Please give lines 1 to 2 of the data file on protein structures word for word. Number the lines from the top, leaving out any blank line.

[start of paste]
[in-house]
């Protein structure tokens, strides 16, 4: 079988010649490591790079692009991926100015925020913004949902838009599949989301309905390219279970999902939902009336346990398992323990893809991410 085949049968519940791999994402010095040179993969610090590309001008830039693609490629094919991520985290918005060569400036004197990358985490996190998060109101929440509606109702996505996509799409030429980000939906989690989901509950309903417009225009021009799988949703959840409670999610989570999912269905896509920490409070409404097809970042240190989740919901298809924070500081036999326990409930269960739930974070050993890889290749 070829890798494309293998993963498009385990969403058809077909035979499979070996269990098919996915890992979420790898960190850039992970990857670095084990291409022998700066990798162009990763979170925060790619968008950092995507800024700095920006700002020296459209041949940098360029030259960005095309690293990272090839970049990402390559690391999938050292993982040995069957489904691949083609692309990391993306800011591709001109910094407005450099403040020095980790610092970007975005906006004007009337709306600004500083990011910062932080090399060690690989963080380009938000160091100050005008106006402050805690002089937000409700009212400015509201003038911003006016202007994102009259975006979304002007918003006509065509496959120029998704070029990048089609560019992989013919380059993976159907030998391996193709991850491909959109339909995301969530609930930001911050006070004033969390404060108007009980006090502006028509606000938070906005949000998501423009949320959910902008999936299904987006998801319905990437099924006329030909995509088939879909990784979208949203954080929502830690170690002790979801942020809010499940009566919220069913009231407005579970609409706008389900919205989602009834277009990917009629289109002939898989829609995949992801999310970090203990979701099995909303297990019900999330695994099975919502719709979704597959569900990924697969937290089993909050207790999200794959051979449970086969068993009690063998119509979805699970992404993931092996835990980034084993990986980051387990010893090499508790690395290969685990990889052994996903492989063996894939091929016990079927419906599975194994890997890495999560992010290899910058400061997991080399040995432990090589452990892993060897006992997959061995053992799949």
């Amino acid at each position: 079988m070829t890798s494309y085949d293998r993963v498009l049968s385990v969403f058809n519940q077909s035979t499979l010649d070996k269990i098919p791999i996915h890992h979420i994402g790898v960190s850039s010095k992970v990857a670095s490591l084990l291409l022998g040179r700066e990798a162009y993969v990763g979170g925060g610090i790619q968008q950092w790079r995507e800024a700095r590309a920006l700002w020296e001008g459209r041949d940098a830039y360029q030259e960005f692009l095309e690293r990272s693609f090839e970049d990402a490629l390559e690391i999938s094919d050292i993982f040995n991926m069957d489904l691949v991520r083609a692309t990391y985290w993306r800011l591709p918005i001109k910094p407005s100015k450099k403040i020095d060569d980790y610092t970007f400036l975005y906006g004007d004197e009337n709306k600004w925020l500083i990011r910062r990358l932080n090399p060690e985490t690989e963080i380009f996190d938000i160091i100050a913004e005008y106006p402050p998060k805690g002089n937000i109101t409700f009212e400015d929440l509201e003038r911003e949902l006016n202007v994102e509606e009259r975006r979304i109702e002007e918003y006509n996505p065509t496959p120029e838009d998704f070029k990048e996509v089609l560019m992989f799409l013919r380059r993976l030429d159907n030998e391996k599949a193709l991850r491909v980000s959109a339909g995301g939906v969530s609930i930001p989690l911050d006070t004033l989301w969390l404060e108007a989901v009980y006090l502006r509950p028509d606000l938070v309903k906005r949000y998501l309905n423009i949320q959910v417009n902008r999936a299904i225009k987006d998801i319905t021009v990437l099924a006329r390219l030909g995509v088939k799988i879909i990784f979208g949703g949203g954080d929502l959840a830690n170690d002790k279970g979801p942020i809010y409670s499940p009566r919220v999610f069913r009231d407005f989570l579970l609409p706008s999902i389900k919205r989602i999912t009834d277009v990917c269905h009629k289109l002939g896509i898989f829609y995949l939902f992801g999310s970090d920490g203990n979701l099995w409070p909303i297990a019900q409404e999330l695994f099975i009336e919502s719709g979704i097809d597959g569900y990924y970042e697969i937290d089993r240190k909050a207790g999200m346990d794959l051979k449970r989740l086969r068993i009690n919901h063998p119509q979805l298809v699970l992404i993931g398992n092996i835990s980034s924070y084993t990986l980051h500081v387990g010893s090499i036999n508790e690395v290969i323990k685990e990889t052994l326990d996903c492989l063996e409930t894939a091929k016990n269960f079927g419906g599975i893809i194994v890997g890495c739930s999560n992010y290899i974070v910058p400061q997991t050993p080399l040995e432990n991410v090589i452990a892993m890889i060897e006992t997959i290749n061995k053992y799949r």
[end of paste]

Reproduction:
[in-house]
């Protein structure tokens, strides 16, 4: 079988010649490591790079692009991926100015925020913004949902838009599949989301309905390219279970999902939902009336346990398992323990893809991410 085949049968519940791999994402010095040179993969610090590309001008830039693609490629094919991520985290918005060569400036004197990358985490996190998060109101929440509606109702996505996509799409030429980000939906989690989901509950309903417009225009021009799988949703959840409670999610989570999912269905896509920490409070409404097809970042240190989740919901298809924070500081036999326990409930269960739930974070050993890889290749 070829890798494309293998993963498009385990969403058809077909035979499979070996269990098919996915890992979420790898960190850039992970990857670095084990291409022998700066990798162009990763979170925060790619968008950092995507800024700095920006700002020296459209041949940098360029030259960005095309690293990272090839970049990402390559690391999938050292993982040995069957489904691949083609692309990391993306800011591709001109910094407005450099403040020095980790610092970007975005906006004007009337709306600004500083990011910062932080090399060690690989963080380009938000160091100050005008106006402050805690002089937000409700009212400015509201003038911003006016202007994102009259975006979304002007918003006509065509496959120029998704070029990048089609560019992989013919380059993976159907030998391996193709991850491909959109339909995301969530609930930001911050006070004033969390404060108007009980006090502006028509606000938070906005949000998501423009949320959910902008999936299904987006998801319905990437099924006329030909995509088939879909990784979208949203954080929502830690170690002790979801942020809010499940009566919220069913009231407005579970609409706008389900919205989602009834277009990917009629289109002939898989829609995949992801999310970090203990979701099995909303297990019900999330695994099975919502719709979704597959569900990924697969937290089993909050207790999200794959051979449970086969068993009690063998119509979805699970992404993931092996835990980034084993990986980051387990010893090499508790690395290969685990990889052994996903492989063996894939091929016990079927419906599975194994890997890495999560992010290899910058400061997991080399040995432990090589452990892993060897006992997959061995053992799949």